STEVEN W. KOHLHAGEN | Former Professor of Economics, University of California, Berkeley
D. SYKES WILFORD | W. Frank Hipp Distinguished Chair in Business Administration, The Citadel
Mismeasured GDP is now the norm. In a period when policy implications for inflation, new structures in monetary and fiscal policies, and the efficacy of historical models of policy are being argued, with hyperbole, it is time to move away from the narrow, typical GDP-centered economic analysis to look holistically at the measurement problem. The COVID-19 shock has led to multiple mini-shocks and numerous policy actions while at the same time the Third (and maybe Fourth via AI) Industrial Revolution is taking place. Responses to shocks are often driven by historical measures of GDP and the ancillary issues of inflation, productivity, and economic wellbeing. Unfortunately, they are likely based upon incorrect, badly measured data.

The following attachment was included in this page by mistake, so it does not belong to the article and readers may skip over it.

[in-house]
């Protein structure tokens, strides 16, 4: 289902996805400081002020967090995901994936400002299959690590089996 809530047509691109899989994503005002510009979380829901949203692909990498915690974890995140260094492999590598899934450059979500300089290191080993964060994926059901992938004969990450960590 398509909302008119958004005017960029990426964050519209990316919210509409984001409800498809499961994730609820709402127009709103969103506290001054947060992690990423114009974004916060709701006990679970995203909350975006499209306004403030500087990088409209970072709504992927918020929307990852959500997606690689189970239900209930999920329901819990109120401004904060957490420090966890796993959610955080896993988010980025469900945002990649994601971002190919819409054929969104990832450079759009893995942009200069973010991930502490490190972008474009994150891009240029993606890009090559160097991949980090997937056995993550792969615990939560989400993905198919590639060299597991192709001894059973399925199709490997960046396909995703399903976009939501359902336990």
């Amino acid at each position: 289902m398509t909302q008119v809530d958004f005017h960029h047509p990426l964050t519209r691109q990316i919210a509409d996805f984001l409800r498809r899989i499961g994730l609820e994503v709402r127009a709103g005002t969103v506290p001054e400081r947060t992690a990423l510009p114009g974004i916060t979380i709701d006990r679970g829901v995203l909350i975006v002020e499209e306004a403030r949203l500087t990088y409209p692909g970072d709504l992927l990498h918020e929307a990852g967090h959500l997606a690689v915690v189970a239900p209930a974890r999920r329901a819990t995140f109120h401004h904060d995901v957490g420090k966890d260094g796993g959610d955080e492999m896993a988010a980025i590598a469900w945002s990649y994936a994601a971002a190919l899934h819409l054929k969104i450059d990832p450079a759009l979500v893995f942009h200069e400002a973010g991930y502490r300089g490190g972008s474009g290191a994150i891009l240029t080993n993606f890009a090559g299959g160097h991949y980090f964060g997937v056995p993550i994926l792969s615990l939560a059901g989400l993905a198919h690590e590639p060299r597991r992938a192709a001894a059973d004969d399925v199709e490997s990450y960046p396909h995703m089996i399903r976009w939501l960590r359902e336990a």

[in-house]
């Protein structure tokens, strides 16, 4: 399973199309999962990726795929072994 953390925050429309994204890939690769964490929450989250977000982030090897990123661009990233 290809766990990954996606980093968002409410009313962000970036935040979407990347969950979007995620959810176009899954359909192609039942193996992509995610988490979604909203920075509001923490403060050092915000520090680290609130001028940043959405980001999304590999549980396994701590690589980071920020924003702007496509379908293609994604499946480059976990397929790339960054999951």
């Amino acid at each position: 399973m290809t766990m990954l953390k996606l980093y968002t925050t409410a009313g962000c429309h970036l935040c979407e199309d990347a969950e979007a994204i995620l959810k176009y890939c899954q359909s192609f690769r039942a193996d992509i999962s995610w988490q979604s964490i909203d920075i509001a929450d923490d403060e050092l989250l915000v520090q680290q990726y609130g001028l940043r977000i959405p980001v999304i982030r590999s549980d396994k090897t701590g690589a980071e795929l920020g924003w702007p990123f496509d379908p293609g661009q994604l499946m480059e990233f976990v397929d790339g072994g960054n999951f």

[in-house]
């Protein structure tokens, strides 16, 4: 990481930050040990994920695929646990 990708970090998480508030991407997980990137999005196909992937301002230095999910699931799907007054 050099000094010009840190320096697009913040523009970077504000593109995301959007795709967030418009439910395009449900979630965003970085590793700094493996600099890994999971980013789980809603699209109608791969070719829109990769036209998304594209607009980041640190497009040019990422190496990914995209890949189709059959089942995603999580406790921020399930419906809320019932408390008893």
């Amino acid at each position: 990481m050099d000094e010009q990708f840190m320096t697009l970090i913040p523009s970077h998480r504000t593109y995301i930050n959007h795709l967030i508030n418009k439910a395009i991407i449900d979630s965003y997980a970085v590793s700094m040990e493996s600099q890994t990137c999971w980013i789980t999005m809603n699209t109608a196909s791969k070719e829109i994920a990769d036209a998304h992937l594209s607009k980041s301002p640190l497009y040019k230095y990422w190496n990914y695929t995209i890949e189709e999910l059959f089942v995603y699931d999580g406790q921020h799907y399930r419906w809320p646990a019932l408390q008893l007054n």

This paper discusses these measures, the problems associated with them, and the implications arising from mismeasurement. It points out that while macroeconomic models are calculus-based and can, thus, be used effectively to analyze and predict what will happen to, say, GDP if there is a small change in an independent variable, they are absolutely ineffective in predicting what will happen if there is a massive pandemic or a series of massive exogenous government actions. It further suggests that the actual real economic output being experienced in the United States and the advanced economies is terribly underestimated and concludes with policy and forecasting dilemmas created by the lack of reliable measures for output, inflation, productivity, the actual state of the economy and the ineffective forecasting ability of macroeconomic models in a period of massive shocks.